Los Angeles Employment Law and Civil Rights Law Blog

Things to avoid after being fired

Even before the phrase “you’re fired” became a household catchphrase through “The Apprentice” millions of workers would face the unfortunate reality that their employment would be terminated. Let’s face it, being fired is no fun; regardless of whether you love or hate your job (or your boss).

Being let go can lead to a range of emotions, and the feelings that come about have been compared to losing a loved one. While there may be some legal issues behind your dismissal, there are a number of things that you should avoid doing after being fired. This post will highlight a few.

Improper interview questions and how to deal with them

As the job market steadily improves, discrimination still exists in the hiring process. It is not uncommon for employers to ask questions that either violates state and federal employment laws or gives rise to an employment discrimination claim. Indeed, some questions could be asked out of ignorance, but they can put job candidates in a difficult situation. After all, job candidates are trying to make a good first impression and genuinely want the job.

That being said, it is important for job candidates to know what questions are improper and how to deal with them. This post will provide a few tips.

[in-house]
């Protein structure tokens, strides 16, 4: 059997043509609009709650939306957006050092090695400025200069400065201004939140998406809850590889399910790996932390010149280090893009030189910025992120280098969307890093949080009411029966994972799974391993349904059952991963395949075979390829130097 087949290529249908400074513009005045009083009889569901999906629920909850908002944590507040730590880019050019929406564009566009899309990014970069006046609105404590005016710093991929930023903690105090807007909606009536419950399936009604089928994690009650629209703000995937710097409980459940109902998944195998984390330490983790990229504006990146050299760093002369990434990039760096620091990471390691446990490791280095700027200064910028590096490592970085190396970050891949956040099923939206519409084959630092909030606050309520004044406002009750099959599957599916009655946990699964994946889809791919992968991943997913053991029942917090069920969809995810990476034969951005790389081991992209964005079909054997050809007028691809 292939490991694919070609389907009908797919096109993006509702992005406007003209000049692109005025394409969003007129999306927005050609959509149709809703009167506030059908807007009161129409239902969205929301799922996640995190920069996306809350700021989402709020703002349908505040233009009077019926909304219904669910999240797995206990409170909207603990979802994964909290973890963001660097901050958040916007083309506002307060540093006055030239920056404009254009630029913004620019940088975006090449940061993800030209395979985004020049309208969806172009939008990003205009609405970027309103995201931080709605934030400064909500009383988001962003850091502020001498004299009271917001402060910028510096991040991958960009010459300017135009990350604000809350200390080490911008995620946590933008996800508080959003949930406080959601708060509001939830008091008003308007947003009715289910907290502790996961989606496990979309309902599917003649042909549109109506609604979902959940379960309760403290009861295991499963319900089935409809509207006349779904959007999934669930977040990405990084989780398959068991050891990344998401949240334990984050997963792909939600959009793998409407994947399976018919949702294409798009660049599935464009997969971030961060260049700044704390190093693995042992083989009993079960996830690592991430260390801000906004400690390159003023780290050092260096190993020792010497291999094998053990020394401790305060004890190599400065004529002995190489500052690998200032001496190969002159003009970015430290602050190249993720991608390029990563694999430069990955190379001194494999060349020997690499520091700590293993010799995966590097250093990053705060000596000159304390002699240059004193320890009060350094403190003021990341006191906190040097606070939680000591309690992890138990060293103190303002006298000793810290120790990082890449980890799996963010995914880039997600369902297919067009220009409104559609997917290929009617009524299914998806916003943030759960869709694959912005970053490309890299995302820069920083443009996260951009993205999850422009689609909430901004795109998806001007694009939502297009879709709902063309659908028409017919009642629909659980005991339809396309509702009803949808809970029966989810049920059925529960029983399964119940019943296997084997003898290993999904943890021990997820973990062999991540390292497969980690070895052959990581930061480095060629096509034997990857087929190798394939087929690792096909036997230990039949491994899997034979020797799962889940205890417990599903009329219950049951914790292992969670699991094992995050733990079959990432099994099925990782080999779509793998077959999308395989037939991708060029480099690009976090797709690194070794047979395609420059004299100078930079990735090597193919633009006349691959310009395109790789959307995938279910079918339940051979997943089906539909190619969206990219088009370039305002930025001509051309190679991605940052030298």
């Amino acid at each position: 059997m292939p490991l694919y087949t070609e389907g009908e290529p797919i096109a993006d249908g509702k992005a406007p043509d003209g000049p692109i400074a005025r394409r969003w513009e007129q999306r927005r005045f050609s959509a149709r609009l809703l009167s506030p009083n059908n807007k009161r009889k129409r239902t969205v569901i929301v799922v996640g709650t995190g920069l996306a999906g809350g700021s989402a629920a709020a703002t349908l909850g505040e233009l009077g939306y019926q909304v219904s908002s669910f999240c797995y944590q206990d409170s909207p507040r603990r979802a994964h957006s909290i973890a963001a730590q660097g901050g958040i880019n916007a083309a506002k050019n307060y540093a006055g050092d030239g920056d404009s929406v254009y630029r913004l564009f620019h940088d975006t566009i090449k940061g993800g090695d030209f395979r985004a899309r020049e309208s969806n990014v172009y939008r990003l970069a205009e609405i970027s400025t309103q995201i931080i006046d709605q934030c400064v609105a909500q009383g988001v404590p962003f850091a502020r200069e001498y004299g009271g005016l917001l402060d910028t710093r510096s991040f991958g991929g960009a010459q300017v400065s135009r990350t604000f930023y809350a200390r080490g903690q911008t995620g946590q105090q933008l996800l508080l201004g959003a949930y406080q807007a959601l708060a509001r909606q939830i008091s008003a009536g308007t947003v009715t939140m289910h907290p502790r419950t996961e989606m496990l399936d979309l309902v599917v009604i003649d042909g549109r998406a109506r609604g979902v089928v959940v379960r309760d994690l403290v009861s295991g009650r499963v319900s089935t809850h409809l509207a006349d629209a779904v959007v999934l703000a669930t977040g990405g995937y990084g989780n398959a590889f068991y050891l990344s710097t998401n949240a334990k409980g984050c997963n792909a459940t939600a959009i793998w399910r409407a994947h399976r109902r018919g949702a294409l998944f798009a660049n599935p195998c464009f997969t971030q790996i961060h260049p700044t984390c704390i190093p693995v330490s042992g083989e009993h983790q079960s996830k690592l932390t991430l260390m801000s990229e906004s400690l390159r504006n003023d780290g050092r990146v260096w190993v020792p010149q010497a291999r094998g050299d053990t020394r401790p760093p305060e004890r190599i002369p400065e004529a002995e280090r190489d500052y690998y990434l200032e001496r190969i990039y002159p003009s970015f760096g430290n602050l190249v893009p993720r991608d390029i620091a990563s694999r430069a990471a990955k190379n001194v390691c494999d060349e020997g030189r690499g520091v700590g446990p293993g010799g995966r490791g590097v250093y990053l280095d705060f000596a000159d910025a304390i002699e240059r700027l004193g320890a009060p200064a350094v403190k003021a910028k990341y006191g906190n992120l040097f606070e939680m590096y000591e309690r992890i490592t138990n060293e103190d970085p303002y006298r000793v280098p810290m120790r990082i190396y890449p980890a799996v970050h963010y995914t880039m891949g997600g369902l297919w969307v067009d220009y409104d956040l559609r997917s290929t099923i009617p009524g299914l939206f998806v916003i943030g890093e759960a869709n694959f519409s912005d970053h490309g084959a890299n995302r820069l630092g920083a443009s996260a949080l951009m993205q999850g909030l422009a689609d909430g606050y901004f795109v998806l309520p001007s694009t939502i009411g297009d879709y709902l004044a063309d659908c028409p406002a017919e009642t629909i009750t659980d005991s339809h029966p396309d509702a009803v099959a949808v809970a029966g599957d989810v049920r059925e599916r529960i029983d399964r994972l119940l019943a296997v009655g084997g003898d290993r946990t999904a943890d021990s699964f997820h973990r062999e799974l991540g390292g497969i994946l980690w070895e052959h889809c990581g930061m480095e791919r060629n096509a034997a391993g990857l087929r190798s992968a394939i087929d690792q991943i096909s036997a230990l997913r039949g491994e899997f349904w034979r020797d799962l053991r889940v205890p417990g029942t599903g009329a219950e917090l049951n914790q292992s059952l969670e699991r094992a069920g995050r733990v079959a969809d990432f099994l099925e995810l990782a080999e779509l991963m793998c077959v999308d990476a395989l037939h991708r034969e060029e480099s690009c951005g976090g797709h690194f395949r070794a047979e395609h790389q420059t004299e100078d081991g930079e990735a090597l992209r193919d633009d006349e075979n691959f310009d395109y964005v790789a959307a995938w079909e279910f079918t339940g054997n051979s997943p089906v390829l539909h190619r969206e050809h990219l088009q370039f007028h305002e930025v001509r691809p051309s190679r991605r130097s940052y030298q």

Is your service animal allowed in the workplace?

The saying “dog is man’s best friend” is more than just a cliché. It has become very common to have service animals accompany disabled employees in a number of public places, including grocery stores, shopping malls and even airports.

In employment venues, service animals generally may accompany employees, and disabled employees may have a legally protected right to have their animals with them. The case of a Washington state based trucking company and its attempts to exclude an employee’s service animal exemplifies this protection. 

Important numbers for Women's History Month

With Women’s History Month beginning this week, we find it prudent to reflect on the contributions that women have made to the American workplace, as well as the strides women have made despite discrimination in the workplace.